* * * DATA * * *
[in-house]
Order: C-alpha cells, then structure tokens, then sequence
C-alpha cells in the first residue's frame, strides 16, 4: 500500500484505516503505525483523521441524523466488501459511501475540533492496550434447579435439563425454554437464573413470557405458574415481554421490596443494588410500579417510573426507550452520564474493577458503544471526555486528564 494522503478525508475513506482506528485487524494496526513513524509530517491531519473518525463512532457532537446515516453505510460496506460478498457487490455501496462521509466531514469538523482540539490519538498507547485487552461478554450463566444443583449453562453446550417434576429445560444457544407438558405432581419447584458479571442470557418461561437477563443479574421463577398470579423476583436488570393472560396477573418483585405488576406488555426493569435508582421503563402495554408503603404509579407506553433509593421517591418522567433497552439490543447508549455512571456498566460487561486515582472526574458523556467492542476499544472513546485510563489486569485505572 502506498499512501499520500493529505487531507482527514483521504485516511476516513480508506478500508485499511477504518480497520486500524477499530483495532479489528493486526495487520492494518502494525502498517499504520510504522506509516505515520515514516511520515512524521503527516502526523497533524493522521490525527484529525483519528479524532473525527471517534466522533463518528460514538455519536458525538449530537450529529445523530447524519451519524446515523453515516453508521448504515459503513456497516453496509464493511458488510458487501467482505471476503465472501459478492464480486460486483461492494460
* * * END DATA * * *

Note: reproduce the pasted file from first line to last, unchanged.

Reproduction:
[in-house]
Order: C-alpha cells, then structure tokens, then sequence
C-alpha cells in the first residue's frame, strides 16, 4: 500500500484505516503505525483523521441524523466488501459511501475540533492496550434447579435439563425454554437464573413470557405458574415481554421490596443494588410500579417510573426507550452520564474493577458503544471526555486528564 494522503478525508475513506482506528485487524494496526513513524509530517491531519473518525463512532457532537446515516453505510460496506460478498457487490455501496462521509466531514469538523482540539490519538498507547485487552461478554450463566444443583449453562453446550417434576429445560444457544407438558405432581419447584458479571442470557418461561437477563443479574421463577398470579423476583436488570393472560396477573418483585405488576406488555426493569435508582421503563402495554408503603404509579407506553433509593421517591418522567433497552439490543447508549455512571456498566460487561486515582472526574458523556467492542476499544472513546485510563489486569485505572 502506498499512501499520500493529505487531507482527514483521504485516511476516513480508506478500508485499511477504518480497520486500524477499530483495532479489528493486526495487520492494518502494525502498517499504520510504522506509516505515520515514516511520515512524521503527516502526523497533524493522521490525527484529525483519528479524532473525527471517534466522533463518528460514538455519536458525538449530537450529529445523530447524519451519524446515523453515516453508521448504515459503513456497516453496509464493511458488510458487501467482505471476503465472501459478492464480486460486483461492494460